“I’m sure it was an accident,” Uriel said.  He didn’t want the woman to be unduly alarmed, and he did not know if she would believe in what hunted in the halls of this building.

“Why don’t I walk you and Avery back to his room for now,” Savino suggested.  “Rosario and Uriel can clean up this mess and then we can continue our tour.”

“That sounds like a good idea,” Mary said with a smile.  “We can take the far stairs.”

Mary gently took Avery by the arm and started to pull him away.

“No,” Avery said, pulling out of her grip and rushing back to Uriel.  “What if it comes back,” he whispered urgently.

Uriel leaned down, gently hugging the boy close.  “What if what comes back?” Uriel whispered in his ear.

“The monster,” Avery murmured back.  “The other guys said it wasn’t real.  They said it must be nightmares or something from before, but I feel it.  It’s in the hallways and the elevator.”

“Perhaps we can all walk Avery to his room,” Uriel said as he straightened, keeping one arm around the boy’s shoulders as he steered him toward the stairs they’d come up by.  “Such things can be quite startling.”

Rosario gave him an odd look but stepped past the mess of boxes to lead the way back down the hall.

“I’m sure he’s fine,” Savino was saying to Mary from behind them.  “But such experiences can be very unsettling.  I’m sure Avery will feel better in his own space.”

Uriel kept his arm around Avery as they entered the stairway and Avery turned them to continue upward.

“What floor do you live on?” Uriel asked.

“The seventh,” Avery said.  “I always take the stairs.”

“Because it never does?” Uriel asked softly.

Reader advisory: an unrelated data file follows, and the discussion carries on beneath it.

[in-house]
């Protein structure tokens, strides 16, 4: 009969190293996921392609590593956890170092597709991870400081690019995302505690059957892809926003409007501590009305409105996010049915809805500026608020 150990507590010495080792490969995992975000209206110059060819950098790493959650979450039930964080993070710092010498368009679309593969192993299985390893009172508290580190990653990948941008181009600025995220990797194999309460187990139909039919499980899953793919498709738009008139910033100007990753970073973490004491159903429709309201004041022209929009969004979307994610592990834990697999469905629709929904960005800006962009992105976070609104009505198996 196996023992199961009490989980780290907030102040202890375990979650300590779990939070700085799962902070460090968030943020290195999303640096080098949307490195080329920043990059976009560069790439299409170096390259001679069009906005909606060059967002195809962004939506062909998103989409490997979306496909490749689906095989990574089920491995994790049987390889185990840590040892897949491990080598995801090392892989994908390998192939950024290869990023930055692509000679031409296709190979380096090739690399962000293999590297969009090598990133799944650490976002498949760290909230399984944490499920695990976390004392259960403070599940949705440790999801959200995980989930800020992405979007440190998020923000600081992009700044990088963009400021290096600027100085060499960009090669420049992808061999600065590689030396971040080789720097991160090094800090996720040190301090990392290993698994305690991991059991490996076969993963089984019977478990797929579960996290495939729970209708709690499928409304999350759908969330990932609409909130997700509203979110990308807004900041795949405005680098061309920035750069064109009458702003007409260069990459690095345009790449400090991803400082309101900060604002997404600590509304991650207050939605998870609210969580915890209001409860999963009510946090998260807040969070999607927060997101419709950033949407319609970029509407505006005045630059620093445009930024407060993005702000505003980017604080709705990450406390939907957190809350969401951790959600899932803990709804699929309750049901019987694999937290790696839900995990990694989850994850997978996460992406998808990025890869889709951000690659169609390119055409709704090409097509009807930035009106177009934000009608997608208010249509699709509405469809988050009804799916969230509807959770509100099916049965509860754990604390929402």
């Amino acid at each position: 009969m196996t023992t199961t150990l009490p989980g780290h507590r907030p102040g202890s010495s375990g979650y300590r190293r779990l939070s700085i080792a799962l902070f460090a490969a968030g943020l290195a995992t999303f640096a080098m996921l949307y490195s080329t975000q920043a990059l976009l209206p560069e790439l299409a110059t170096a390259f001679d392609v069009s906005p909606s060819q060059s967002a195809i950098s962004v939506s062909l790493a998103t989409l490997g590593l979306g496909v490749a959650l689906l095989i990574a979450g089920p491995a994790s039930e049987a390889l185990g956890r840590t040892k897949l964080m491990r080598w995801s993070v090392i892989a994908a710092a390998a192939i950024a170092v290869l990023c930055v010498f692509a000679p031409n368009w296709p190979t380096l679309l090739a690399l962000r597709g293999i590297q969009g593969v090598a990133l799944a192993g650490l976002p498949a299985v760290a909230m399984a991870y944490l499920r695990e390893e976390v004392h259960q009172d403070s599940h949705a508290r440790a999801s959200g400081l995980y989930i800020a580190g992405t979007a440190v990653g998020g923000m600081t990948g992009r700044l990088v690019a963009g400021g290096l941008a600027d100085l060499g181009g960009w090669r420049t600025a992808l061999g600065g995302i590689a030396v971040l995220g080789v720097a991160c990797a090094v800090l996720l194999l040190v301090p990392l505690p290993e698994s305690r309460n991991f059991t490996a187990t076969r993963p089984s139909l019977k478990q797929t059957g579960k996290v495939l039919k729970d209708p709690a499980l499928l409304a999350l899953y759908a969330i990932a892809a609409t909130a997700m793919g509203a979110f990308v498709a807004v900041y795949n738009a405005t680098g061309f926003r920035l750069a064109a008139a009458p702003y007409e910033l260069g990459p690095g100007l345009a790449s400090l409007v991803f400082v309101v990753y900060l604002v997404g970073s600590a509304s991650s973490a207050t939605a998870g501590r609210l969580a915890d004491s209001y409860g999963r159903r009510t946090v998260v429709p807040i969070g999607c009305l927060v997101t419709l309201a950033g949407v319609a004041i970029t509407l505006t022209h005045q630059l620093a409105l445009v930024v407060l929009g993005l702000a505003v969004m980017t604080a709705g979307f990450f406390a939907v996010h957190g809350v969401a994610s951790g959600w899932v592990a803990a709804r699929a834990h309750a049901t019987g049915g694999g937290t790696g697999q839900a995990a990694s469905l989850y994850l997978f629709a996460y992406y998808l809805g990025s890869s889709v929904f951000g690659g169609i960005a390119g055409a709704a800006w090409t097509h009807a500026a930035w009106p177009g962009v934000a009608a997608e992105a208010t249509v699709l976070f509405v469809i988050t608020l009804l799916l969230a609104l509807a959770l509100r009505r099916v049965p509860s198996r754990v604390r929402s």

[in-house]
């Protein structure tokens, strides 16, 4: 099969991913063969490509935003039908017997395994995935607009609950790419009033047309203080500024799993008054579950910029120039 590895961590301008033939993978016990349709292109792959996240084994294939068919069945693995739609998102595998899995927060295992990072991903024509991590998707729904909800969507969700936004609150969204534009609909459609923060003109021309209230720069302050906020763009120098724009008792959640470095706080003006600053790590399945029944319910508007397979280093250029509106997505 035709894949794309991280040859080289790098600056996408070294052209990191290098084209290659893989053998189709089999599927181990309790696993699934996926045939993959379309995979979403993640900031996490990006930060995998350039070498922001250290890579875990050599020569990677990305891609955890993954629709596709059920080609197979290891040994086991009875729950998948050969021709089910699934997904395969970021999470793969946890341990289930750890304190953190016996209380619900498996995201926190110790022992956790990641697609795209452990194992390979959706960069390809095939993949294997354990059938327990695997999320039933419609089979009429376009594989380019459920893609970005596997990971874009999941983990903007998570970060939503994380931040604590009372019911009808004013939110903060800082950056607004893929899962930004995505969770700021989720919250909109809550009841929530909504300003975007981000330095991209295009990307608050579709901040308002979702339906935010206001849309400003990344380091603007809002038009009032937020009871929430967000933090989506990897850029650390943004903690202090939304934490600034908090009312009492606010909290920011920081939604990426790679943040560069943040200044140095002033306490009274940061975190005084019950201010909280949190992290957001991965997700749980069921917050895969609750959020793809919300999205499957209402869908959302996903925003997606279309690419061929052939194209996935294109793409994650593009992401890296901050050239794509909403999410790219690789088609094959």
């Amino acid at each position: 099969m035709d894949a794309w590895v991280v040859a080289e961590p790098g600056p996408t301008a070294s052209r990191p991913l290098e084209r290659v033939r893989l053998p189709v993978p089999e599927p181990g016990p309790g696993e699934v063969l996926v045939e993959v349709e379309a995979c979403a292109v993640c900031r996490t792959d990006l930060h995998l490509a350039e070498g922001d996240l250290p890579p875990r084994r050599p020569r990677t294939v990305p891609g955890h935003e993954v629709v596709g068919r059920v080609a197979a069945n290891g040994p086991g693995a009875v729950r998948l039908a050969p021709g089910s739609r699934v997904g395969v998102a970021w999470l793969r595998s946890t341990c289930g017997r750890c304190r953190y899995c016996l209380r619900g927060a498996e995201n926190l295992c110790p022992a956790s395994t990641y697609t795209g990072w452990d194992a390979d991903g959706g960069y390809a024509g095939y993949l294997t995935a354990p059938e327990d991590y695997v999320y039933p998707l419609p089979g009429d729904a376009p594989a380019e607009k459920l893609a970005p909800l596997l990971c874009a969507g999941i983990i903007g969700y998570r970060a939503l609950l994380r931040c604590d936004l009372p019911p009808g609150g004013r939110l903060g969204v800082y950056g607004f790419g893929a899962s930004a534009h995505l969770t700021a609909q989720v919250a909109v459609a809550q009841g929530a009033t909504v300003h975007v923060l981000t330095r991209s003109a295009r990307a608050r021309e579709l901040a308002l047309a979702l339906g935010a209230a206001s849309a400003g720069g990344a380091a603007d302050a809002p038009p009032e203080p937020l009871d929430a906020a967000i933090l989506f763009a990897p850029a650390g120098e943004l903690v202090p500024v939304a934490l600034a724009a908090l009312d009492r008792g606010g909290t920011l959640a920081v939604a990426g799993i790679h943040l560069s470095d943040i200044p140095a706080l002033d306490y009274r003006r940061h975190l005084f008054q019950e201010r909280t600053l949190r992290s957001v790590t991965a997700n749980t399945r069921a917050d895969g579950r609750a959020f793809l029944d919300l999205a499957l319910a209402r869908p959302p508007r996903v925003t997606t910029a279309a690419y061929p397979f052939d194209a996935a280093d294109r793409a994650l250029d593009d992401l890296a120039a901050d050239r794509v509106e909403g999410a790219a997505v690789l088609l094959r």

Avery nodded.

“It’s alright,” Uriel murmured.  “I won’t let it hurt you.”

“You believe me?” Avery asked, looking up at him with wide, wondering blue eyes.

“I do,” Uriel said.  “I felt the presence of it and knew you were in danger.”

“It doesn’t like the seventh floor either,” Avery said.  “It’s never up there.  It’s why I asked to move all the way to the top when a spot came open even though it’s smaller.”

“It doesn’t like tall towers,” Uriel murmured.  “And it moves through the tunnel in the building.”

“What does that mean?” Avery asked.

“It means it is one of two kinds of demons,” Uriel said.  “And those two I am proof against.”

“You’re special, aren’t you?” Avery said.  “You feel different.”

“If you can feel the demon, then it makes sense that I would feel different to you as well.  Just know that I would never harm you, and never allow harm to come to you.”

“You feel nice,” Avery said.  “The demon just feels slimy.”

“Slimy?” Uriel asked.  That was an odd description for a human to use for something not physical.

“It’s like if it touched me I’d be covered in goo,” Avery said.  “I know it doesn’t make sense, but it just feels that way.”

“Your feelings are you own,” Uriel said.  “Don’t ever let someone convince you they are not what you feel.”

“You’re better at this than the new councilor,” Avery said.

“I have been helping people a lot longer,” Uriel replied.  He’d been serving his Lord by assisting human kind for his entire existence.  He had lived through hundreds of years on the earth before.  Humans had not changes so much that his knowledge was not useful.

They walked in silence as they climbed the last several flights of stairs.  Avery’s breathing evened out as they moved from the sixth floor to the seventh, and his steps sped up as well.

Once they pushed into the hallway, Avery actually moved out from under Uriel’s arm and hurried past three doors before stopping at the fourth.  He pulled a key from his pocket and unlocked the door.

“This is my place,” he said, holding the door open for them, with a shy little smile on his face.

“Feeling a little better?” Rosario asked.

“Yeah,” Avery said.  “I always feel safe in my room.”

“It feels like a safe place,” Uriel said.  There was an energy too it that echoed Avery’s own.  He must be one of those humans that was adept with the powers of the world.